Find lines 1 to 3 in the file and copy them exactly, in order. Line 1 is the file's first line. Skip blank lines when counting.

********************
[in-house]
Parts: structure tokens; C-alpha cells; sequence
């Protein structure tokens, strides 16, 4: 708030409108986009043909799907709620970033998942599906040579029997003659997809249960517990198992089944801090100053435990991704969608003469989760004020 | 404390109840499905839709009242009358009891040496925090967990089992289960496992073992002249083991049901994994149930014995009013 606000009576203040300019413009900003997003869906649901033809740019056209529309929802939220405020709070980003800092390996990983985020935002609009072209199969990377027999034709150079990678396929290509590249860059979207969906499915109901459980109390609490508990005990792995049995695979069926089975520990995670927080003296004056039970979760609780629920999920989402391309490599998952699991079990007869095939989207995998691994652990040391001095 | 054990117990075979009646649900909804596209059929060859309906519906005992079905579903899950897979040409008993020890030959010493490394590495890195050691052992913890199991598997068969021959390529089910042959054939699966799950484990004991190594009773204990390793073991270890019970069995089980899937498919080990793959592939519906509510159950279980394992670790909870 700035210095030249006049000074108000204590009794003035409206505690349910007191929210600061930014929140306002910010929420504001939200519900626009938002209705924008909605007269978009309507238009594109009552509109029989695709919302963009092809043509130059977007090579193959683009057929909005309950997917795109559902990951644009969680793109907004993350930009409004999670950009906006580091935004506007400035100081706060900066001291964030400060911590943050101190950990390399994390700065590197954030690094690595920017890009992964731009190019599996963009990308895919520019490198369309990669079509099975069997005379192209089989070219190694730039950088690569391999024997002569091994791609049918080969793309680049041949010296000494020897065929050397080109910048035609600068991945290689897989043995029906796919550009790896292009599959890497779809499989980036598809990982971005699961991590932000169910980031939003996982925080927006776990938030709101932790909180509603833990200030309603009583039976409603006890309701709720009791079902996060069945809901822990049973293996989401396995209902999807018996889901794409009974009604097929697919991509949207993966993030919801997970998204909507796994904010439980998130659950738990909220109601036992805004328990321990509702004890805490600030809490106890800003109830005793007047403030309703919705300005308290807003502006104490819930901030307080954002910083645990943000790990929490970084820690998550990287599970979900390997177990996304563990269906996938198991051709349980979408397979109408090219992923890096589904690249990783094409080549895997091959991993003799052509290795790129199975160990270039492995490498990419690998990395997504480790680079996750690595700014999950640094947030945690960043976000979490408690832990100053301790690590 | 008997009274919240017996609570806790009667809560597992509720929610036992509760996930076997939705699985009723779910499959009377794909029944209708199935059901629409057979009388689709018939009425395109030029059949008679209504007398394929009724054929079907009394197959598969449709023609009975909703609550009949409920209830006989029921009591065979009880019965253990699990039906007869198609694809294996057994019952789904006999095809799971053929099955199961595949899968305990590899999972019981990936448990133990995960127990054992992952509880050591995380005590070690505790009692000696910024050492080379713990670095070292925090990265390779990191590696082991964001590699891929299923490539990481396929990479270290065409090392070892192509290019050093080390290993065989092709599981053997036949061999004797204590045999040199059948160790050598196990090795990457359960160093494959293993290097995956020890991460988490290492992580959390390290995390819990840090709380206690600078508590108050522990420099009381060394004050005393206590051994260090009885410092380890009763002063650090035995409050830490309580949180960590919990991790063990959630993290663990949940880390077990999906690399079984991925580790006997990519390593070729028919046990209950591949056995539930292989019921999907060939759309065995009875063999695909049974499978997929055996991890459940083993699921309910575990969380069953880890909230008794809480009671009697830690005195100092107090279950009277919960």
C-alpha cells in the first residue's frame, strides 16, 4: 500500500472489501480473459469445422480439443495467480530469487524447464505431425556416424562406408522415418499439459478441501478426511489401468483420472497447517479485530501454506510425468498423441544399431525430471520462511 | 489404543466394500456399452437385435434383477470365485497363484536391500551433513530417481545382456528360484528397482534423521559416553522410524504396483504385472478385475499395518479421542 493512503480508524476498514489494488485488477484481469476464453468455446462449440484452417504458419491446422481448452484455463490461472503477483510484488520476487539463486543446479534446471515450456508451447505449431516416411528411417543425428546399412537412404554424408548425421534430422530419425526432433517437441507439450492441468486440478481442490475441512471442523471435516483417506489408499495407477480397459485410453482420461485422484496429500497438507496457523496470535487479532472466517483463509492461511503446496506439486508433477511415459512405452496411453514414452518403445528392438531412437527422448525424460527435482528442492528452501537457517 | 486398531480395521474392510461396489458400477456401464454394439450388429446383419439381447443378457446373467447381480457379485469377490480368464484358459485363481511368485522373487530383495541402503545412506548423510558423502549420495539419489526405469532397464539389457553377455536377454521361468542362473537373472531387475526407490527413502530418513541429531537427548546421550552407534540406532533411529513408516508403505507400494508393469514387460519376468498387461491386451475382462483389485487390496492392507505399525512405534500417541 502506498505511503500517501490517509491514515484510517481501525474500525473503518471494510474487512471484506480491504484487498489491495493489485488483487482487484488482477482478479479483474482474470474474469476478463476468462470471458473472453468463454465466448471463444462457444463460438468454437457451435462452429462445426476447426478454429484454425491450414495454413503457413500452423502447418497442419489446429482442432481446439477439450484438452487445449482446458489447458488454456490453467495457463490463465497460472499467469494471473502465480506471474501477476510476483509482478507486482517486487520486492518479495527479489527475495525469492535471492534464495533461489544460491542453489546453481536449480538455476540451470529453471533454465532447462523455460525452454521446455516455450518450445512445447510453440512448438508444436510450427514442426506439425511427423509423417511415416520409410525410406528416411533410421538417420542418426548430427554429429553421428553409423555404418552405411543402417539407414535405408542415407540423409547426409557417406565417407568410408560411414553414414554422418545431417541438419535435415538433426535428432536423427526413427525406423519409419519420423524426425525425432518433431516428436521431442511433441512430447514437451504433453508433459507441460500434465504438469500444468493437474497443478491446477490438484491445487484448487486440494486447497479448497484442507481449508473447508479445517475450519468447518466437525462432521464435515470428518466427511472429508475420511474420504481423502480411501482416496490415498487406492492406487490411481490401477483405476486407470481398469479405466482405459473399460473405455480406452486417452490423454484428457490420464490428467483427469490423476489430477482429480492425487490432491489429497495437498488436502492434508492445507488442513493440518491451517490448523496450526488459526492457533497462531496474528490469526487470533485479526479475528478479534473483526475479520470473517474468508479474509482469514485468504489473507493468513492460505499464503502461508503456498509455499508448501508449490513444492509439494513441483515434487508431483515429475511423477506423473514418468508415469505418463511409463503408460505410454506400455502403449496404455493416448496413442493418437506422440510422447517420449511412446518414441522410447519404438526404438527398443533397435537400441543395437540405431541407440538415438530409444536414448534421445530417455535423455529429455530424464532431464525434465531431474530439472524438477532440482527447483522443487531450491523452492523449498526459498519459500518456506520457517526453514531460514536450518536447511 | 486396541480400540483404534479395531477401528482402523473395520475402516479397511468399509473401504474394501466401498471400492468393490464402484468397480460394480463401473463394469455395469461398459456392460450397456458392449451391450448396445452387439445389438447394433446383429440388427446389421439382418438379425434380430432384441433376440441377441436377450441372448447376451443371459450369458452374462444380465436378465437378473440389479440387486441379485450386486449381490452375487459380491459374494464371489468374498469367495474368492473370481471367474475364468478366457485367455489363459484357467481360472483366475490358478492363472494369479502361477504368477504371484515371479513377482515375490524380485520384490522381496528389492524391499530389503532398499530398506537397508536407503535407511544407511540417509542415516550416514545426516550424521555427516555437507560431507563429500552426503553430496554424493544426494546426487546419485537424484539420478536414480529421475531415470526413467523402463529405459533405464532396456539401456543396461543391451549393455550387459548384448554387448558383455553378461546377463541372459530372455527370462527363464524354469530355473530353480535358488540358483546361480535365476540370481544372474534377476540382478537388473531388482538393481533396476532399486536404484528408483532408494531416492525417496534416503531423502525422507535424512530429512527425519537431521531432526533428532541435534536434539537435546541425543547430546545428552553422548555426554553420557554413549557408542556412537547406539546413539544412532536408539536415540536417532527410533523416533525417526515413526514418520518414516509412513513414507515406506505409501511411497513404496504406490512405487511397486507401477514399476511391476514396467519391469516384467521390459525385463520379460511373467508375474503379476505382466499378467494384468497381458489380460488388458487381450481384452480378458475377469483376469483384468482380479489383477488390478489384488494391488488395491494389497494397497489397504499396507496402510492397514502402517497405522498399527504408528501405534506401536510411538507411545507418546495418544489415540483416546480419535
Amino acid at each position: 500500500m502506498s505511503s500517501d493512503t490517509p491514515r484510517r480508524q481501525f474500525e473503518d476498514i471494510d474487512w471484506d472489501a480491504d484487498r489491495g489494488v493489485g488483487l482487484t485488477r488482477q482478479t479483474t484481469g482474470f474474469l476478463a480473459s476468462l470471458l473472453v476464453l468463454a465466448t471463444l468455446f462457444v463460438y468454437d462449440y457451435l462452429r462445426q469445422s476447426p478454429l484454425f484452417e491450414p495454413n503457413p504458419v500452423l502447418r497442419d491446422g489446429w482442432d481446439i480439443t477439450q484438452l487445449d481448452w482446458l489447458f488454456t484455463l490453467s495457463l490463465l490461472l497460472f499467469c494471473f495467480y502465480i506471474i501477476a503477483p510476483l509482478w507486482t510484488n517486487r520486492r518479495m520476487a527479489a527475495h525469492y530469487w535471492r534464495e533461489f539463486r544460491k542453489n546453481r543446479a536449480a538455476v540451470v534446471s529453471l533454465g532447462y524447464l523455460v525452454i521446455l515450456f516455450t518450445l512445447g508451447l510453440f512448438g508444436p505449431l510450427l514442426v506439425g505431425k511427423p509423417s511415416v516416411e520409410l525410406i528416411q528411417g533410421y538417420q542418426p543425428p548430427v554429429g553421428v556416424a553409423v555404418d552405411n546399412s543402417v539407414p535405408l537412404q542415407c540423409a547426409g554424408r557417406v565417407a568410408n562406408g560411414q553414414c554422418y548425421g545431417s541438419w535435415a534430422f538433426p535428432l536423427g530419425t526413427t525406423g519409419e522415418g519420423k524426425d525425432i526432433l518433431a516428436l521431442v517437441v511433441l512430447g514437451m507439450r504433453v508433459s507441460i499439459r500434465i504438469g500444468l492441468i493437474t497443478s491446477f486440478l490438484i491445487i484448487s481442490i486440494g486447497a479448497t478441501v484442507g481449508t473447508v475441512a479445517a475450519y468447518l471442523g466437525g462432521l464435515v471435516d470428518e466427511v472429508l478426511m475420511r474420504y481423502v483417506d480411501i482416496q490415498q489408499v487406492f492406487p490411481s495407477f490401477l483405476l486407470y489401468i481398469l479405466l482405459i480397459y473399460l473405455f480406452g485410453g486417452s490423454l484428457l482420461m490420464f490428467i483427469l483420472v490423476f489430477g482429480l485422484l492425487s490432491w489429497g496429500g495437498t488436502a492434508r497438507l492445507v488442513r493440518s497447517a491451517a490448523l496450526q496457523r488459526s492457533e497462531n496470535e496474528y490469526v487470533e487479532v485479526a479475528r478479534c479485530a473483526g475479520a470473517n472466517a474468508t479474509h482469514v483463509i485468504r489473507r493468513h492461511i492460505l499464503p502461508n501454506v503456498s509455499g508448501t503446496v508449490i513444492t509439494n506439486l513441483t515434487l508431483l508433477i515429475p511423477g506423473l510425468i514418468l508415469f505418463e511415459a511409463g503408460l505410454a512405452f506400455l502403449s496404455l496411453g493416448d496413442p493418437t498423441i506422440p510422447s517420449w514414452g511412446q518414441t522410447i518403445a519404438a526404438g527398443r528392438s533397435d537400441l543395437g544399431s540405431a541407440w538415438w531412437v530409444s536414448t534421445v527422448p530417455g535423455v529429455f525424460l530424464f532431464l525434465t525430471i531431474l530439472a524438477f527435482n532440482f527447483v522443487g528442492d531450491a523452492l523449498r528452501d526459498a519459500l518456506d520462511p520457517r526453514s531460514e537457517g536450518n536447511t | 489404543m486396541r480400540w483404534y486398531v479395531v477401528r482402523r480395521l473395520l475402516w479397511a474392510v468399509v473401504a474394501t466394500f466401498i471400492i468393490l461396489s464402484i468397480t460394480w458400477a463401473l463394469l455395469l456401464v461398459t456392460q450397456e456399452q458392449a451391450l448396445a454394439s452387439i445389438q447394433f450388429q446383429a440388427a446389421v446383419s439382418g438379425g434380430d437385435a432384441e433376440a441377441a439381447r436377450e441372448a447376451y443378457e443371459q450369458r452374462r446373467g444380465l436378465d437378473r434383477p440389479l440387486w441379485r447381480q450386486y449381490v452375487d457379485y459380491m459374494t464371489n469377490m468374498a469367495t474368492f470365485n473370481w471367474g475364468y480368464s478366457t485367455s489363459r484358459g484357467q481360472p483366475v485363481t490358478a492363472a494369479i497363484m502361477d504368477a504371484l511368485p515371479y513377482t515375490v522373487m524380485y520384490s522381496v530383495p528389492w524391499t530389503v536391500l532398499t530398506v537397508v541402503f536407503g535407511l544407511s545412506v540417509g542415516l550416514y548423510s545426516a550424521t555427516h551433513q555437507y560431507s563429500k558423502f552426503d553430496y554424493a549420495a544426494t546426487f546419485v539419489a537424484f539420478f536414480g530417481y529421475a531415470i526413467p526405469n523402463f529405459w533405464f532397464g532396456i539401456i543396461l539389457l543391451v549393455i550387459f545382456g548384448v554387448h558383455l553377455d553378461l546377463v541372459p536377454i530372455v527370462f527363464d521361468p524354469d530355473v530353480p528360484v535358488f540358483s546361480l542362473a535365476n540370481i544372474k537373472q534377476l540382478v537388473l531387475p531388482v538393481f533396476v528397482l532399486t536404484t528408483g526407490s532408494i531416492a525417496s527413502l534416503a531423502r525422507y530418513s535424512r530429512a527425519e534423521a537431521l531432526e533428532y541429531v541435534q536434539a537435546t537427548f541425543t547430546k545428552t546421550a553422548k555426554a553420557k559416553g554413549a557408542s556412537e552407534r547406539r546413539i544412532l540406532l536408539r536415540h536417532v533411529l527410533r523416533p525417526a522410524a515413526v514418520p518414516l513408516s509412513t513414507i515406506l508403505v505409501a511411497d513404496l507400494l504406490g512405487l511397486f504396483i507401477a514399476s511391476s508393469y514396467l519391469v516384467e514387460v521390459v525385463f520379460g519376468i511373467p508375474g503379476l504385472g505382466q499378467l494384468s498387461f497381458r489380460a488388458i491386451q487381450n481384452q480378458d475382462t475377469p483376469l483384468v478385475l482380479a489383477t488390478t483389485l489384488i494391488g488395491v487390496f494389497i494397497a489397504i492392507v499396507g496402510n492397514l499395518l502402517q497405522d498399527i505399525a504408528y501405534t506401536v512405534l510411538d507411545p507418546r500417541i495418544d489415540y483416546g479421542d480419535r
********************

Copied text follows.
[in-house]
Parts: structure tokens; C-alpha cells; sequence
């Protein structure tokens, strides 16, 4: 708030409108986009043909799907709620970033998942599906040579029997003659997809249960517990198992089944801090100053435990991704969608003469989760004020 | 404390109840499905839709009242009358009891040496925090967990089992289960496992073992002249083991049901994994149930014995009013 606000009576203040300019413009900003997003869906649901033809740019056209529309929802939220405020709070980003800092390996990983985020935002609009072209199969990377027999034709150079990678396929290509590249860059979207969906499915109901459980109390609490508990005990792995049995695979069926089975520990995670927080003296004056039970979760609780629920999920989402391309490599998952699991079990007869095939989207995998691994652990040391001095 | 054990117990075979009646649900909804596209059929060859309906519906005992079905579903899950897979040409008993020890030959010493490394590495890195050691052992913890199991598997068969021959390529089910042959054939699966799950484990004991190594009773204990390793073991270890019970069995089980899937498919080990793959592939519906509510159950279980394992670790909870 700035210095030249006049000074108000204590009794003035409206505690349910007191929210600061930014929140306002910010929420504001939200519900626009938002209705924008909605007269978009309507238009594109009552509109029989695709919302963009092809043509130059977007090579193959683009057929909005309950997917795109559902990951644009969680793109907004993350930009409004999670950009906006580091935004506007400035100081706060900066001291964030400060911590943050101190950990390399994390700065590197954030690094690595920017890009992964731009190019599996963009990308895919520019490198369309990669079509099975069997005379192209089989070219190694730039950088690569391999024997002569091994791609049918080969793309680049041949010296000494020897065929050397080109910048035609600068991945290689897989043995029906796919550009790896292009599959890497779809499989980036598809990982971005699961991590932000169910980031939003996982925080927006776990938030709101932790909180509603833990200030309603009583039976409603006890309701709720009791079902996060069945809901822990049973293996989401396995209902999807018996889901794409009974009604097929697919991509949207993966993030919801997970998204909507796994904010439980998130659950738990909220109601036992805004328990321990509702004890805490600030809490106890800003109830005793007047403030309703919705300005308290807003502006104490819930901030307080954002910083645990943000790990929490970084820690998550990287599970979900390997177990996304563990269906996938198991051709349980979408397979109408090219992923890096589904690249990783094409080549895997091959991993003799052509290795790129199975160990270039492995490498990419690998990395997504480790680079996750690595700014999950640094947030945690960043976000979490408690832990100053301790690590 | 008997009274919240017996609570806790009667809560597992509720929610036992509760996930076997939705699985009723779910499959009377794909029944209708199935059901629409057979009388689709018939009425395109030029059949008679209504007398394929009724054929079907009394197959598969449709023609009975909703609550009949409920209830006989029921009591065979009880019965253990699990039906007869198609694809294996057994019952789904006999095809799971053929099955199961595949899968305990590899999972019981990936448990133990995960127990054992992952509880050591995380005590070690505790009692000696910024050492080379713990670095070292925090990265390779990191590696082991964001590699891929299923490539990481396929990479270290065409090392070892192509290019050093080390290993065989092709599981053997036949061999004797204590045999040199059948160790050598196990090795990457359960160093494959293993290097995956020890991460988490290492992580959390390290995390819990840090709380206690600078508590108050522990420099009381060394004050005393206590051994260090009885410092380890009763002063650090035995409050830490309580949180960590919990991790063990959630993290663990949940880390077990999906690399079984991925580790006997990519390593070729028919046990209950591949056995539930292989019921999907060939759309065995009875063999695909049974499978997929055996991890459940083993699921309910575990969380069953880890909230008794809480009671009697830690005195100092107090279950009277919960």